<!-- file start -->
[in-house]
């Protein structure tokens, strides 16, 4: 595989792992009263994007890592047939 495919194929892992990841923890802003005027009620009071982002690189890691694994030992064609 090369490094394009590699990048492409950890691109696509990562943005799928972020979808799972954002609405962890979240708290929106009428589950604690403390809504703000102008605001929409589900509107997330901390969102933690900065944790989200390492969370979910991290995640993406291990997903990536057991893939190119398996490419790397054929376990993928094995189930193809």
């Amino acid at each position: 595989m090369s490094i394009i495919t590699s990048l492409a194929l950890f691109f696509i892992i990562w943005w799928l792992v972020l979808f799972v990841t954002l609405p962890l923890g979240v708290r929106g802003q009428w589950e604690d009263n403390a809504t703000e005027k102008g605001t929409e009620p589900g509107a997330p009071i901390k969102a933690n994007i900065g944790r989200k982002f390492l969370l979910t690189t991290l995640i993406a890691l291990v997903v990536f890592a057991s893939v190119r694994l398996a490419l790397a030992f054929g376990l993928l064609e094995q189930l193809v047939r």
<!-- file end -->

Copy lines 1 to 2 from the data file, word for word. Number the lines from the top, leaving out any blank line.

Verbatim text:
[in-house]
């Protein structure tokens, strides 16, 4: 595989792992009263994007890592047939 495919194929892992990841923890802003005027009620009071982002690189890691694994030992064609 090369490094394009590699990048492409950890691109696509990562943005799928972020979808799972954002609405962890979240708290929106009428589950604690403390809504703000102008605001929409589900509107997330901390969102933690900065944790989200390492969370979910991290995640993406291990997903990536057991893939190119398996490419790397054929376990993928094995189930193809």